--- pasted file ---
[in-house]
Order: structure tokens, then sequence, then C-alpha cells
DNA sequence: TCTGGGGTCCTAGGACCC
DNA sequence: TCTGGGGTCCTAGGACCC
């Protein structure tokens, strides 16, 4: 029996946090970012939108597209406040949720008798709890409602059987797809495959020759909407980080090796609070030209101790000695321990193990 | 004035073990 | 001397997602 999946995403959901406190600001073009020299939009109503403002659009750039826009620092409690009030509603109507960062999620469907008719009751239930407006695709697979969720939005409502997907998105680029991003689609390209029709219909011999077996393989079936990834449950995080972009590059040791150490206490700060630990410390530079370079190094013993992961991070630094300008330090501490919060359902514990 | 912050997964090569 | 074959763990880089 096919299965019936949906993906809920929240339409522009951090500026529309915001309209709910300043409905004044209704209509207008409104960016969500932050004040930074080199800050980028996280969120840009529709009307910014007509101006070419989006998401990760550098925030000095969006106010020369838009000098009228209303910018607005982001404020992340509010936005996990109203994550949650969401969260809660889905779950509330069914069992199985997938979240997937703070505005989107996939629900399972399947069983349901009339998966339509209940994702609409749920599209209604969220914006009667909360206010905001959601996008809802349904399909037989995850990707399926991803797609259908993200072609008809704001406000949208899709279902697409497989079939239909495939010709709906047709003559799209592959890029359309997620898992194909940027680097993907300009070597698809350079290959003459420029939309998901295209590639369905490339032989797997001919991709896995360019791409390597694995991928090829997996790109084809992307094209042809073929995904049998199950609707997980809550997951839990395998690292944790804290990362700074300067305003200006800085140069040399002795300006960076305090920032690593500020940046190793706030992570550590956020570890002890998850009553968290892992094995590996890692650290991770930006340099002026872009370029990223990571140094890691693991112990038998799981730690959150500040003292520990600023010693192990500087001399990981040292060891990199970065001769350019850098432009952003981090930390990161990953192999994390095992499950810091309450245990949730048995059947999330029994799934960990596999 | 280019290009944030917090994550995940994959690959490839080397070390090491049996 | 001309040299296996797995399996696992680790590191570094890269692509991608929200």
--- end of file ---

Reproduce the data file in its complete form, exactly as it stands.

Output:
[in-house]
Order: structure tokens, then sequence, then C-alpha cells
DNA sequence: TCTGGGGTCCTAGGACCC
DNA sequence: TCTGGGGTCCTAGGACCC
């Protein structure tokens, strides 16, 4: 029996946090970012939108597209406040949720008798709890409602059987797809495959020759909407980080090796609070030209101790000695321990193990 | 004035073990 | 001397997602 999946995403959901406190600001073009020299939009109503403002659009750039826009620092409690009030509603109507960062999620469907008719009751239930407006695709697979969720939005409502997907998105680029991003689609390209029709219909011999077996393989079936990834449950995080972009590059040791150490206490700060630990410390530079370079190094013993992961991070630094300008330090501490919060359902514990 | 912050997964090569 | 074959763990880089 096919299965019936949906993906809920929240339409522009951090500026529309915001309209709910300043409905004044209704209509207008409104960016969500932050004040930074080199800050980028996280969120840009529709009307910014007509101006070419989006998401990760550098925030000095969006106010020369838009000098009228209303910018607005982001404020992340509010936005996990109203994550949650969401969260809660889905779950509330069914069992199985997938979240997937703070505005989107996939629900399972399947069983349901009339998966339509209940994702609409749920599209209604969220914006009667909360206010905001959601996008809802349904399909037989995850990707399926991803797609259908993200072609008809704001406000949208899709279902697409497989079939239909495939010709709906047709003559799209592959890029359309997620898992194909940027680097993907300009070597698809350079290959003459420029939309998901295209590639369905490339032989797997001919991709896995360019791409390597694995991928090829997996790109084809992307094209042809073929995904049998199950609707997980809550997951839990395998690292944790804290990362700074300067305003200006800085140069040399002795300006960076305090920032690593500020940046190793706030992570550590956020570890002890998850009553968290892992094995590996890692650290991770930006340099002026872009370029990223990571140094890691693991112990038998799981730690959150500040003292520990600023010693192990500087001399990981040292060891990199970065001769350019850098432009952003981090930390990161990953192999994390095992499950810091309450245990949730048995059947999330029994799934960990596999 | 280019290009944030917090994550995940994959690959490839080397070390090491049996 | 001309040299296996797995399996696992680790590191570094890269692509991608929200």